To return, then, to the world of Buddhism: I would like to simply suggest that there is a long tradition in Buddhism of attempting to transcend thought in this way. That enlightenment demands that we pursue thought to its (upward) limits is at least one possible reading of Nagarjuna.  Instead of seeing Nagarjuna as a sophist, as Richard Hayes does, who conflates two meanings of the term svabhava and so produces an illogical argument, we can see him as a thinker who pushes to the limit the conceptual network of his time, a conceptual system in which it is not yet possible to think the distinctions between the two meanings of svabhava that Hayes argues are conflated (“identity” and “causal independence”). We can see Nagarjuna as a philosopher who, in the words of Jay Garfield and Graham Priest, “does not try to avoid the contradiction at the limit of thought” (4), and whose “extirpation of the myth of the deep” may turn out to be his “greatest contribution to Western philosophy” (16).  Similarly, on one way of understanding Vasubandhu’s Yogacarin thought, what is most important is that it is not a form of idealism in which the mind creates reality, but an attempt to understand the causes and conditions of the mind itself. As Dan Lusthaus puts it, for Yogacara “mind is not the solution but the problem,” and every attempt to escape consciousness is itself “nothing but a projection of consciousness” (5-6). Vasubandhu’s way of practicing Buddhism is to discover, in rigorous philosophical thought, in what way and to what ends our mind produces phenomena from an actually existing reality external to it. Like  Spinoza (but unlike many phenomenologists) the Yogacarins believed this knowledge was obtainable, and could enable better and more complete ideas of reality. In Spinozist terms, we are only as free as our ideas of reality are correct and complete; if our ideas are inherently incomplete, we can only pursue liberation if we pursue liberation of all sentient beings—because each individual subject is no more than an effect of the entirety of sentience

My argument, then, is that Western Buddhist anti-intellectualism is perhaps understandable, given the current state of the situation.  If thought demands of us hard work, a kind of faithful labor, but we are constantly told that there is no point in it because there is no “correct” thought, there is just the majority opinion, well, then of course we may be reluctant to put in the effort. This rejection of the rigors of thought has not been the response of Buddhism for most of its history, and is not the only possible response to the dismal failure of Western intellectual activity. If we find that the work of intellectuals is beating a reactionary retreat at a time of crisis, and giving us no help at all, we don’t need to return to our teacups and flower gardens. We can find what the present limits of thought leaves as unthinkable, not in our pure experience, but in thinking the limits of emptiness.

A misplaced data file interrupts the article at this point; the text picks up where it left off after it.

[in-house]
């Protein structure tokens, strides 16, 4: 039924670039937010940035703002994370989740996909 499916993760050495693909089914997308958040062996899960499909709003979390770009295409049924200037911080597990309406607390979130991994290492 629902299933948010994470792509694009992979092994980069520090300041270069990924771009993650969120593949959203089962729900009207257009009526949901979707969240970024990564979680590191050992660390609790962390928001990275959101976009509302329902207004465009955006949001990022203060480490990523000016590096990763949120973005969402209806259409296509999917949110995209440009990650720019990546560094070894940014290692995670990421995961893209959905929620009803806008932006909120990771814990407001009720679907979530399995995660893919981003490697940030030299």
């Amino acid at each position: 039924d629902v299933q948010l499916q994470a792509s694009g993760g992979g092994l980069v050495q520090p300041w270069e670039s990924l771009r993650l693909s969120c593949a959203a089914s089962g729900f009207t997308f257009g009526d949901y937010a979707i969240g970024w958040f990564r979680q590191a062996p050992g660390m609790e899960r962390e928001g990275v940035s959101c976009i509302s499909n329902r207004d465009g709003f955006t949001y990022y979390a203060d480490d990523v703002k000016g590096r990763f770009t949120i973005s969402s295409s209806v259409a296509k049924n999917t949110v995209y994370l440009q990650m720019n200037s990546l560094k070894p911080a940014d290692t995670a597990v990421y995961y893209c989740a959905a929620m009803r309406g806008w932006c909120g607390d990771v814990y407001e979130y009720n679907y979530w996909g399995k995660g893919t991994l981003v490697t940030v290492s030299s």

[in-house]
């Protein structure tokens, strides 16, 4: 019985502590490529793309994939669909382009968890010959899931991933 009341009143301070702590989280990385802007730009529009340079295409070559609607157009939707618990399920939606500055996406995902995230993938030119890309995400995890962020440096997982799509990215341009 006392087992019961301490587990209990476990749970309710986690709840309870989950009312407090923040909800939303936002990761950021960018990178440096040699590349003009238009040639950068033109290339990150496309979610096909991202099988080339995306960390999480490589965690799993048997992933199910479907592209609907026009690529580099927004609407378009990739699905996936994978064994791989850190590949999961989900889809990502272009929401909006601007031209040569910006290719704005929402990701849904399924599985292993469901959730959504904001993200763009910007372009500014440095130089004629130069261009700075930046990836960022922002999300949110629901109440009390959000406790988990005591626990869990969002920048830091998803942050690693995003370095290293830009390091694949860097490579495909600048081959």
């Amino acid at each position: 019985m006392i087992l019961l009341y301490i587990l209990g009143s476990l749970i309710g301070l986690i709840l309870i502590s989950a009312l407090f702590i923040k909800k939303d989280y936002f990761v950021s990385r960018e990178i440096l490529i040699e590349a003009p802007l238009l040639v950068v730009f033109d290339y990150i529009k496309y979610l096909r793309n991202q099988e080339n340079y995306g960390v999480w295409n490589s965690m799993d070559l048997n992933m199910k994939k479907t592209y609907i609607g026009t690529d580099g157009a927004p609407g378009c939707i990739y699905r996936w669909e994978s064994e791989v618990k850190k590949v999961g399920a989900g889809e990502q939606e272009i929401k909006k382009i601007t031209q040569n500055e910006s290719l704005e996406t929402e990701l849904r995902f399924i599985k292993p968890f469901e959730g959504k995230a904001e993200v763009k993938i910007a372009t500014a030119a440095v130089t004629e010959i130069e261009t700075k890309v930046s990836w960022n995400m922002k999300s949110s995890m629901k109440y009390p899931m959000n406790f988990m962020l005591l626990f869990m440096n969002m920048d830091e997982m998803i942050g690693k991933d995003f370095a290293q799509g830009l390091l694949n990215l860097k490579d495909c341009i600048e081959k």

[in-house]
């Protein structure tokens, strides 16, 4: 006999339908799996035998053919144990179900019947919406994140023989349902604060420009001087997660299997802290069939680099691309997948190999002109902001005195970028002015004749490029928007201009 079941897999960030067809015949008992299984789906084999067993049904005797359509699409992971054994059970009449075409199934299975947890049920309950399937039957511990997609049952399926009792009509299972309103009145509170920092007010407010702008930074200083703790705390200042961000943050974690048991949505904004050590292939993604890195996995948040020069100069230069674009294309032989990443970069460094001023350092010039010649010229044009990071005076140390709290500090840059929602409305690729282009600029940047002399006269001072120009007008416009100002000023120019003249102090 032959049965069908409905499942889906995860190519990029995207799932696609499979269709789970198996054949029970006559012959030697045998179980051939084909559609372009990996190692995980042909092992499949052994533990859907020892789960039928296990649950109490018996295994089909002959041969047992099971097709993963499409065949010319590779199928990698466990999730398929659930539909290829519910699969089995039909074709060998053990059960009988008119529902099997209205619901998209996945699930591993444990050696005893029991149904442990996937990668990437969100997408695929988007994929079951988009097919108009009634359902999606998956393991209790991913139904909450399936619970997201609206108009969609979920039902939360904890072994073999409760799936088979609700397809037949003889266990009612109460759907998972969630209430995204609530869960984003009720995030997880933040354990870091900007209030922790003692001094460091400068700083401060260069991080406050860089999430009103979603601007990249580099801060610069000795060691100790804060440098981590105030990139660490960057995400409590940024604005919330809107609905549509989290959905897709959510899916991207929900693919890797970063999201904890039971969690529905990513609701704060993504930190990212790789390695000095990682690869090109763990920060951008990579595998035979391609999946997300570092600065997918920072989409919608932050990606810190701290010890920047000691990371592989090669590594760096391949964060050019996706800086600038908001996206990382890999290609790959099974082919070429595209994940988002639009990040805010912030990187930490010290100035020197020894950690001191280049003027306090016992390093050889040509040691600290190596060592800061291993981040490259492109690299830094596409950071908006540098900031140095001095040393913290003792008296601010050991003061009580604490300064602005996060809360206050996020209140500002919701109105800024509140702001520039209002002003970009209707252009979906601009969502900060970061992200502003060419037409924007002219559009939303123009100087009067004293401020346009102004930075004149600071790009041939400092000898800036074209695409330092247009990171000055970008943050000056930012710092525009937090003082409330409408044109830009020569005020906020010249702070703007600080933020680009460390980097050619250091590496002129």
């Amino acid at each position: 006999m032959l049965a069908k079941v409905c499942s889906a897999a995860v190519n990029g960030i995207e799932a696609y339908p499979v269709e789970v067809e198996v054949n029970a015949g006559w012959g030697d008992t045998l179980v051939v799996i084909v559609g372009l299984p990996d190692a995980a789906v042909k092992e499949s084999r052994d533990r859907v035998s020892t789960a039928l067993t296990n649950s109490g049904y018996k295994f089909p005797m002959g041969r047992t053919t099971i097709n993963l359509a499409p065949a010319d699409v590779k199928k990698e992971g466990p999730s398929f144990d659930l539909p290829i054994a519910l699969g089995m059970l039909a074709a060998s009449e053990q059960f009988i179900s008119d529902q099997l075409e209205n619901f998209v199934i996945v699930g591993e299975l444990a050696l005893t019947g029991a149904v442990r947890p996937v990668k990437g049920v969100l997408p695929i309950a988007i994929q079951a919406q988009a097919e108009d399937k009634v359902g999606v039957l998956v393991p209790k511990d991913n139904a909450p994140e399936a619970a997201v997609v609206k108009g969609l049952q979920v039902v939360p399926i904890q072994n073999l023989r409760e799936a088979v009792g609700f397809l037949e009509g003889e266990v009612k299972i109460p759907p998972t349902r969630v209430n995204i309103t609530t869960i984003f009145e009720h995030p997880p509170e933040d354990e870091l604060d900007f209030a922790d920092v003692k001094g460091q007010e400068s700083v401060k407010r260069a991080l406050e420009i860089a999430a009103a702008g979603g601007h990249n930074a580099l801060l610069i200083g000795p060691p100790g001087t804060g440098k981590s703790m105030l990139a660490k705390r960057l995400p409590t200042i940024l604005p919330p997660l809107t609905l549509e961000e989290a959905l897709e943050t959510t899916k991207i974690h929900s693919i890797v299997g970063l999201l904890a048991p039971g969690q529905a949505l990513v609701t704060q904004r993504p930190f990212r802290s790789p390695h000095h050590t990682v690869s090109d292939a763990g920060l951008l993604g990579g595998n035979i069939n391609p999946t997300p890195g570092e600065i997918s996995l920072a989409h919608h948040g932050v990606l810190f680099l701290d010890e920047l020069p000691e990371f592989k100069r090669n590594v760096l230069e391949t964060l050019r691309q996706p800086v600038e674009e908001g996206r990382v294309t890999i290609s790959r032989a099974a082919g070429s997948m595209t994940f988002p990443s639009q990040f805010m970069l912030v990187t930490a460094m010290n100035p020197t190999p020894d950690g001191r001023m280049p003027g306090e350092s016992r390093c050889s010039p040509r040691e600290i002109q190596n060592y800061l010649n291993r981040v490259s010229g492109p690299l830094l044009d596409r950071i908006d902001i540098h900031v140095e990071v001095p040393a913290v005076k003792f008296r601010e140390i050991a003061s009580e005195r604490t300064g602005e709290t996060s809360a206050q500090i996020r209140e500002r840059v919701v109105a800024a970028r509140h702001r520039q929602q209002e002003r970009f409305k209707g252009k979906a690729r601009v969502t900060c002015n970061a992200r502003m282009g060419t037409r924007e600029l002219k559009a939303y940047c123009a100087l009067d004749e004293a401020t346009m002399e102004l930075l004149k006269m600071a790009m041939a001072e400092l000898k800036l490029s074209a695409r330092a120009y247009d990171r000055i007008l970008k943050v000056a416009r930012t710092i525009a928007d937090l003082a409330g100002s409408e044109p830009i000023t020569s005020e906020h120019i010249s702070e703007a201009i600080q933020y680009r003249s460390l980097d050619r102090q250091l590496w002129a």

This need not be as terrifying as many Western Buddhists might think.  It does not necessarily mean that Buddhism would be reserved for those with the greatest capacity for abstract or philosophical thought. Anyone can make the attempt to transcend the limits of their own conceptual framework. Indeed, until everyone does, there will be no single subject capable of moving forward beyond an outer limit, because every subject is an effect of the structure of all subject positions. To put this somewhat more concretely, when the calculus was discovered, very few could grasp it; to reach the stage at which the subject had sufficient a priori knowledge for Fermat’s last theorem to be solved, we had to reach the stage at which an understanding of calculus could be expected of school children. For any of us to make progress toward awakening, the entire structure which produces our subjective “mind” must move beyond the current limitations of conceptual thought. There is no elite, there is only a structure, so there is no value in leaving anybody behind. In what is perhaps one of the most radical transformations of Buddhism in its history, Shinran Shonin brought Buddhism to the uneducated masses. His method, as explained by Dennis Hirota in his book Asura’s Harp, was to meet his students where they were: “For Shinran truth might be characterized as a fundamental shift in stance, a transformative event in which the self is dislodged from an absolute standpoint and made aware of its conditionedness” (63). By his strategy in responding to questions, Shinran attempted to have his followers realize the social construction and conceptual limits of their thought, to open up the possibility of a greater understanding of Truth that exceeds present forms of knowledge. Shinran’s movement was, of course, first forbidden and then contained, eventually transformed into a worship of the Japanese state. But for that moment, in the transition from the Heian to the Kamakura period, there appeared one of the radical excesses of Buddhism: the attempt to allow all people to think the limits of their thought.

My argument is that if Buddhism would follow this line of the tradition, it would never become a site of the production of ideology, and would never need a non-Buddhism to break it free. In the current conjuncture, however, it seems to me that this retreat from thought is a kind of “mindful” reveling in pure ideology. If we want to escape the limitations of conceptual thought, as so many Western Buddhists say they do, we cannot accomplish this by retreating into an experiential realm that is always completely constructed exactly by the current structure of thought. Our very sense perceptions are informed by the constructions of language, whether we choose to become aware of this or not; there is no escape to be found in the world of pure Being.

I would suggest we think again.

References

Badiou, A. (2011) Second Manifesto For Philosophy. Louise Burchill, Trans.  Malden, Ma.: Polity Press.

Batchelor, S. (1983) Alone With Others: An Existential Approach to Buddhism.  New York: Grove Press, Inc.

Batchelor, S. (2010) Confession of a Buddhist Atheist. New York: Spiegel & Grau.

Garfield, J & Priest,  G.  (2003) “Nagarjuna and the Limits of Thought.”  Philosophy East  West, 53(1): 1-21.

Hirota, D. (2006). Asura’s Harp: Engagement with Language as Buddhist Path.  Heidelberg: Universitatsverlag Winter Heidelberg.

Lusthaus, D. (2002) Buddhist Phenomenology: A Philosophical Investigation of Yogacara Buddhism and the Ch’eng Wei-shih lun.  New York: RoutlegeCurzon.

Nhât Hanh, T. (2006) Understanding Our Mind.  Berkeley: Parallax Press.

Suzuki, D.T. (1964) An Introduction to Zen Buddhism.  New York: Grove Press, Inc.

Zizek, S. (2004) “ From Purification to Subtraction: Badiou and the Real.”  In Think Again,  Peter Hallward, Ed. 165-181.

Links

Tom Pepper

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Painting: “The Thinker,” by Louis Vuittonet. Website.

28 Comment on “Buddhist Anti-Intellectualism